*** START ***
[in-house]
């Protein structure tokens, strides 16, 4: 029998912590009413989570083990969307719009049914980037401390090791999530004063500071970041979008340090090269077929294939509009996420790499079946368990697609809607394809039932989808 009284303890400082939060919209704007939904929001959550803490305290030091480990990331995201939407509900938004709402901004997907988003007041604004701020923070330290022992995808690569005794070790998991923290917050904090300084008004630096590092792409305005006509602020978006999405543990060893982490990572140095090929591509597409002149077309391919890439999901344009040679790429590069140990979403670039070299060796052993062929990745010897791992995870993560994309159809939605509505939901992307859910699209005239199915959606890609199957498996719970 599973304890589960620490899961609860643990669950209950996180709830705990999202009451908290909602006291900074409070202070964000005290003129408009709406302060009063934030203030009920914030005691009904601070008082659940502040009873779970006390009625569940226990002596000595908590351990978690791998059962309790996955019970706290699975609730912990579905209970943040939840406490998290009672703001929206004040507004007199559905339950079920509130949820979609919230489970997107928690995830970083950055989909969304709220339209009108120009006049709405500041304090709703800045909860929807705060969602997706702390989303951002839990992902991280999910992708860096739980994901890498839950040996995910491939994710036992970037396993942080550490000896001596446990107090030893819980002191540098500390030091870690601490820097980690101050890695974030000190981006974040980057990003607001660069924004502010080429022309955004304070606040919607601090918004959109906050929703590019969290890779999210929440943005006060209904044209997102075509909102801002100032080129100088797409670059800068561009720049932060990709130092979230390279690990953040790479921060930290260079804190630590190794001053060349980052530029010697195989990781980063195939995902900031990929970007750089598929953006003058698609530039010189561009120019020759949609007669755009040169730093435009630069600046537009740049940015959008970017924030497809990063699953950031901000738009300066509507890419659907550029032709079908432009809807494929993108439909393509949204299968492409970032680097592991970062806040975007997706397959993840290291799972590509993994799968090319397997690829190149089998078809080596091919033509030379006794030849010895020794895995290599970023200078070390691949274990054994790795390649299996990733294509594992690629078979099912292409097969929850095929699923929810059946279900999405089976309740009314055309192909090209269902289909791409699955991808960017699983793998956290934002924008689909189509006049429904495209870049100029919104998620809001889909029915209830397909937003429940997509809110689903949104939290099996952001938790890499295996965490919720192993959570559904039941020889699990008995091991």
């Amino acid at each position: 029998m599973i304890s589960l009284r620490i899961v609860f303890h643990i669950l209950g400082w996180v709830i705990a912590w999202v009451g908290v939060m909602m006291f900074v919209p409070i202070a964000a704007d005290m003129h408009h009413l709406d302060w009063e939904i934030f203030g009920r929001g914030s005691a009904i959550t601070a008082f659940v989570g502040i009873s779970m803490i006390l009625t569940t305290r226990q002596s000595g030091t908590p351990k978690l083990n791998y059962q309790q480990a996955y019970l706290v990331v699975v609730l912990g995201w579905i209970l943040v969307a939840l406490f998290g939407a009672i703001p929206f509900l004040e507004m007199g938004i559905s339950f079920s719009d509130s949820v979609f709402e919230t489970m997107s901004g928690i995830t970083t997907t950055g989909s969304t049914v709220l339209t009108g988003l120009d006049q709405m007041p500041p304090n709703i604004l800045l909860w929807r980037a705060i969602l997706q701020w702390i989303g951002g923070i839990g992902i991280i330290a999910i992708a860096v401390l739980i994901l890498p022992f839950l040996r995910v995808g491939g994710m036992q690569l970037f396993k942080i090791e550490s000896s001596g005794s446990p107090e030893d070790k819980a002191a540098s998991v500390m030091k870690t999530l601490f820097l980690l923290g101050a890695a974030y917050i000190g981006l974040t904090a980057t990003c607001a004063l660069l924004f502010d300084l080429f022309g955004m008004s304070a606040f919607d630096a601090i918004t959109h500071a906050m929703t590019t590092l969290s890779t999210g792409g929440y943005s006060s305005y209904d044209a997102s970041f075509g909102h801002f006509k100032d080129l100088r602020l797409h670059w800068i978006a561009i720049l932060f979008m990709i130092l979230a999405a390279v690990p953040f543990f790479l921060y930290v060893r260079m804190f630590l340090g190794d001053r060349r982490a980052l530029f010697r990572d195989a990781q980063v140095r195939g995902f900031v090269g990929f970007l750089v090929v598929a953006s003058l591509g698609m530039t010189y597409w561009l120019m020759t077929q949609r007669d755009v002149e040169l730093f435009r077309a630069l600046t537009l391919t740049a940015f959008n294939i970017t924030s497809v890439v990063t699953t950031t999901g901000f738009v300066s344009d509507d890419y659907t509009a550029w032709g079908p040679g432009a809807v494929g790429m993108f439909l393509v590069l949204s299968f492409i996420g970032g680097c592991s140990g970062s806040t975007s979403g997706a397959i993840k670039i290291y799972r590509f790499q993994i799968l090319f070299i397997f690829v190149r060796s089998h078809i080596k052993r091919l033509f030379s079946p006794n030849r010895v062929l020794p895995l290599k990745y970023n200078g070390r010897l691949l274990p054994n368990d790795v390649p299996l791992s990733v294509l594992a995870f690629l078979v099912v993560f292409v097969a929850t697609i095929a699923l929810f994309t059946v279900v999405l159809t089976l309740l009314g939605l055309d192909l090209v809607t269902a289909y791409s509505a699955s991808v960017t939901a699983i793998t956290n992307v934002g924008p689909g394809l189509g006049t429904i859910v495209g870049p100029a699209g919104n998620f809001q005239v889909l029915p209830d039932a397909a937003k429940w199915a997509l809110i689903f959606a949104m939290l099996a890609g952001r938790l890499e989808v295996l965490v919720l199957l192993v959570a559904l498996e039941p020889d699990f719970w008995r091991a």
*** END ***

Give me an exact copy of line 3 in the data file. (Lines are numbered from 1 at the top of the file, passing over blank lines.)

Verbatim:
């Amino acid at each position: 029998m599973i304890s589960l009284r620490i899961v609860f303890h643990i669950l209950g400082w996180v709830i705990a912590w999202v009451g908290v939060m909602m006291f900074v919209p409070i202070a964000a704007d005290m003129h408009h009413l709406d302060w009063e939904i934030f203030g009920r929001g914030s005691a009904i959550t601070a008082f659940v989570g502040i009873s779970m803490i006390l009625t569940t305290r226990q002596s000595g030091t908590p351990k978690l083990n791998y059962q309790q480990a996955y019970l706290v990331v699975v609730l912990g995201w579905i209970l943040v969307a939840l406490f998290g939407a009672i703001p929206f509900l004040e507004m007199g938004i559905s339950f079920s719009d509130s949820v979609f709402e919230t489970m997107s901004g928690i995830t970083t997907t950055g989909s969304t049914v709220l339209t009108g988003l120009d006049q709405m007041p500041p304090n709703i604004l800045l909860w929807r980037a705060i969602l997706q701020w702390i989303g951002g923070i839990g992902i991280i330290a999910i992708a860096v401390l739980i994901l890498p022992f839950l040996r995910v995808g491939g994710m036992q690569l970037f396993k942080i090791e550490s000896s001596g005794s446990p107090e030893d070790k819980a002191a540098s998991v500390m030091k870690t999530l601490f820097l980690l923290g101050a890695a974030y917050i000190g981006l974040t904090a980057t990003c607001a004063l660069l924004f502010d300084l080429f022309g955004m008004s304070a606040f919607d630096a601090i918004t959109h500071a906050m929703t590019t590092l969290s890779t999210g792409g929440y943005s006060s305005y209904d044209a997102s970041f075509g909102h801002f006509k100032d080129l100088r602020l797409h670059w800068i978006a561009i720049l932060f979008m990709i130092l979230a999405a390279v690990p953040f543990f790479l921060y930290v060893r260079m804190f630590l340090g190794d001053r060349r982490a980052l530029f010697r990572d195989a990781q980063v140095r195939g995902f900031v090269g990929f970007l750089v090929v598929a953006s003058l591509g698609m530039t010189y597409w561009l120019m020759t077929q949609r007669d755009v002149e040169l730093f435009r077309a630069l600046t537009l391919t740049a940015f959008n294939i970017t924030s497809v890439v990063t699953t950031t999901g901000f738009v300066s344009d509507d890419y659907t509009a550029w032709g079908p040679g432009a809807v494929g790429m993108f439909l393509v590069l949204s299968f492409i996420g970032g680097c592991s140990g970062s806040t975007s979403g997706a397959i993840k670039i290291y799972r590509f790499q993994i799968l090319f070299i397997f690829v190149r060796s089998h078809i080596k052993r091919l033509f030379s079946p006794n030849r010895v062929l020794p895995l290599k990745y970023n200078g070390r010897l691949l274990p054994n368990d790795v390649p299996l791992s990733v294509l594992a995870f690629l078979v099912v993560f292409v097969a929850t697609i095929a699923l929810f994309t059946v279900v999405l159809t089976l309740l009314g939605l055309d192909l090209v809607t269902a289909y791409s509505a699955s991808v960017t939901a699983i793998t956290n992307v934002g924008p689909g394809l189509g006049t429904i859910v495209g870049p100029a699209g919104n998620f809001q005239v889909l029915p209830d039932a397909a937003k429940w199915a997509l809110i689903f959606a949104m939290l099996a890609g952001r938790l890499e989808v295996l965490v919720l199957l192993v959570a559904l498996e039941p020889d699990f719970w008995r091991a």